How to survive a business lunch when you’re gluten-free
Since having to become gluten-free, I tend to frequent two kinds of restaurants:
1. The kind that has a gluten-free menu and kitchen staff trained to follow proper procedures for cooking for and serving gluten-free patrons
2. The kind where I know waitstaff is attentive and food is rather plain, where I could say something like “I am gluten-free, so would it be a problem for the kitchen to modify this meal for me so that the croutons don’t come on the salad/so that there is no bread on my dinner plate/so that the mashed potatoes come without gravy/etc?”
But what if you can’t eat at such a place? What if you have a business lunch where you have to go to a restaurant you haven’t eaten at before, with no known gluten-free menu, with fancier food and potentially hoity-toity chefs who don’t want to modify a recipe? Read on for my tips on how to survive—and stay gluten-free—at a business lunch!
* Eat beforehand. I know it sounds silly to eat before lunch, but unless you are going to a restaurant where you KNOW you can eat safely, you may not want to count on the restaurant being able to make you anything that is both safe and yummy for you. So always eat something before you go–protein-y snacks like nuts and cheese are things that can help keep you full for longer.
* If possible, offer to help pick the lunch location, and choose a restaurant that has gluten-free selections. Of course, this isn’t always possible.
* If you can’t choose the restaurant, do your research—and contact the eatery—before you go. Look at their menu online. Brainstorm what meals you could ask the staff to modify so that the food is safe for you to eat. You may even want to call them to discuss what options you might have. If the staff knows in advance that a gluten-free diner is coming to their restaurant, they may have an easier time modifying a recipe for you.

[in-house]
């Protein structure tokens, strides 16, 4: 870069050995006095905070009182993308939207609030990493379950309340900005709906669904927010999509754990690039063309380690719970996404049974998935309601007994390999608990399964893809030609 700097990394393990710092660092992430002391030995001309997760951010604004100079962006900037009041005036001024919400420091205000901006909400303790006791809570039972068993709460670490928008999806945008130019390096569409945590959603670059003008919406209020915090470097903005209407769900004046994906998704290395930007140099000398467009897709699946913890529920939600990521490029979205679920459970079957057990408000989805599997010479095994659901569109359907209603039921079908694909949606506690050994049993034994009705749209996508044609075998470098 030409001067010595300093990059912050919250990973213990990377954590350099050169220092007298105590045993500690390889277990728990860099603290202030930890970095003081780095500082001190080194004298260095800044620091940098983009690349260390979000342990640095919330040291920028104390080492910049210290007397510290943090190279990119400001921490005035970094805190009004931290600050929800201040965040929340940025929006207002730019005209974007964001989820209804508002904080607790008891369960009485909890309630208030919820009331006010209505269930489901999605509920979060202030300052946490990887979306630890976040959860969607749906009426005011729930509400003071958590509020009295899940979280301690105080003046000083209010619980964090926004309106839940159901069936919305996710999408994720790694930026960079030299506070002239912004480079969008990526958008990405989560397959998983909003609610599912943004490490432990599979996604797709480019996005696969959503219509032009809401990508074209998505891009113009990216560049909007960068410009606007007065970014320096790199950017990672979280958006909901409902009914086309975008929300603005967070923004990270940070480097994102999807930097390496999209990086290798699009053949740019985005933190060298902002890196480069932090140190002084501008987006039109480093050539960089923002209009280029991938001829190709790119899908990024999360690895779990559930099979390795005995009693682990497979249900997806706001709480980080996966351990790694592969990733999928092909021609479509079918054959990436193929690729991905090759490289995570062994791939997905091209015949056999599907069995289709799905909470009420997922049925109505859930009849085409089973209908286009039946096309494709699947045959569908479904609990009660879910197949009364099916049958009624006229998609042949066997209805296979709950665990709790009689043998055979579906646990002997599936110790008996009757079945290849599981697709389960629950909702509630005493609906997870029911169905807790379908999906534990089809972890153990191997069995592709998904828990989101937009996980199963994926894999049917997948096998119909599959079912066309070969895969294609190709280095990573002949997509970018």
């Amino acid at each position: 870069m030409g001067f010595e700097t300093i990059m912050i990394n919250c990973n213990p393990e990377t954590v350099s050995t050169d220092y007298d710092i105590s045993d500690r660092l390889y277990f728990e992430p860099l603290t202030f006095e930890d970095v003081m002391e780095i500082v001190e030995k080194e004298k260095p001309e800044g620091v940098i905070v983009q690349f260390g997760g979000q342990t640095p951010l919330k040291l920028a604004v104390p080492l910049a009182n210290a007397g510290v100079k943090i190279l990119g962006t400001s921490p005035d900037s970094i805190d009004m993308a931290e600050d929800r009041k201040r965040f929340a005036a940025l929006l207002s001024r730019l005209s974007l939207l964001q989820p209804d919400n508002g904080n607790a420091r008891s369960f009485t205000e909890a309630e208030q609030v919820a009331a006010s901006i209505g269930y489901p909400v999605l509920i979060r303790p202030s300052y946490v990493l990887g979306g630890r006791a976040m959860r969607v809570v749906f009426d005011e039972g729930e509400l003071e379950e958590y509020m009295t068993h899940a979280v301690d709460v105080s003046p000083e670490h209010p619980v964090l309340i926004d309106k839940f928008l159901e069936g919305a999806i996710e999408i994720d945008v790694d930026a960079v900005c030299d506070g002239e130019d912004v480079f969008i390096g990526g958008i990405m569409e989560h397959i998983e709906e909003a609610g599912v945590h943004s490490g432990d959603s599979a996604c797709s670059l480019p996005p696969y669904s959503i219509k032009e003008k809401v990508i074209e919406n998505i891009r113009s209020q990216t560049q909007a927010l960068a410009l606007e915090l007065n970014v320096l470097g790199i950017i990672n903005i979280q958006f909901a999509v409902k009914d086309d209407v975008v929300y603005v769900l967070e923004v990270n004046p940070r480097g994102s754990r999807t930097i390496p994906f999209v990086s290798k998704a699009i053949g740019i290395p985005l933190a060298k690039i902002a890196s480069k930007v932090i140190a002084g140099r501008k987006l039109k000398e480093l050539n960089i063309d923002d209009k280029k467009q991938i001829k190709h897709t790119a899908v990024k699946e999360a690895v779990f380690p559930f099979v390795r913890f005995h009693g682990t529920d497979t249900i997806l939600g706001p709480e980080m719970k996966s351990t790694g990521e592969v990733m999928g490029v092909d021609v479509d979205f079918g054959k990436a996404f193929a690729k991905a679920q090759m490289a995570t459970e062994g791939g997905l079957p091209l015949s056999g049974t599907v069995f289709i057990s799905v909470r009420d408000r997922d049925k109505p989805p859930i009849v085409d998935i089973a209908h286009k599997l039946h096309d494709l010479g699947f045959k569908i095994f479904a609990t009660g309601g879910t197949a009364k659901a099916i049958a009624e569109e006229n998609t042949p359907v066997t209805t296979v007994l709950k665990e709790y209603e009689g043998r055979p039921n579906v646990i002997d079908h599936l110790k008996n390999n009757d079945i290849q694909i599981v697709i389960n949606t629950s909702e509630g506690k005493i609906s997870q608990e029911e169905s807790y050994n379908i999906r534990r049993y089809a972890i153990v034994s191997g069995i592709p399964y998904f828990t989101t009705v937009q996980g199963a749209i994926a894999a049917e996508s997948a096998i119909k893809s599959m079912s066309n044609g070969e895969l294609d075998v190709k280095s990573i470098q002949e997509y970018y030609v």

* Stash gluten-free snacks in your purse. You may or may not need them, but it’s always a good idea to have them just in case.
* Talk to your co-workers about it–to a certain degree. The people in my department know I’m gluten-free. Because of this, they’re not surprised to see me talking with a server for several minutes, trying to figure out what meal I can have. This also means they don’t ask me questions like “why can’t you eat that?” or “what’s wrong with you?”, which can get really annoying. But really, you only want to talk to them about it to a certain extent. Don’t tell them too many details about the um, digestive issues of what may happen if you eat glutenous food–it’s not the best mealtime conversation.
* Always be polite and courteous with servers, chefs, and other restaurant staff. This should go without saying–you should always be kind to them simply because it’s the right thing to do. But also remember that they’re likely making a special effort to make your meal right for you…and don’t forget that they also wield the power to royally screw it up for you. So be nice, be thankful and gracious, tell them you appreciate their effort–and when you’re the one who’s leaving the tip, tip well.
* Realize that you’re probably not going to have your favorite meal ever at this lunch. When I’m at a business lunch, my main goal is to get a meal that is safe for me to eat and is reasonably tasty. I understand that many places aren’t great at cooking for people who are gluten-free, so meals may not come out perfectly. And they may not be able to modify every entree to suit your allergy/intolerance, so you’ll need to be flexible and understanding. Aim to get the best meal you can possibly get, given the circumstances.
* There’s no need to apologize for your allergy/intolerance. You are a paying customer, and you deserve to have a meal that is prepared in a way that makes it safe for you to eat. As long as you are courteous when you are dealing with the staff and figuring out what you can safely eat, they’re not going to mind. They want to make it right for you so that you come back–they want you to have a good experience. So don’t feel bad about it–just do your best to make the most of it.
I originally published this article on Examiner.com.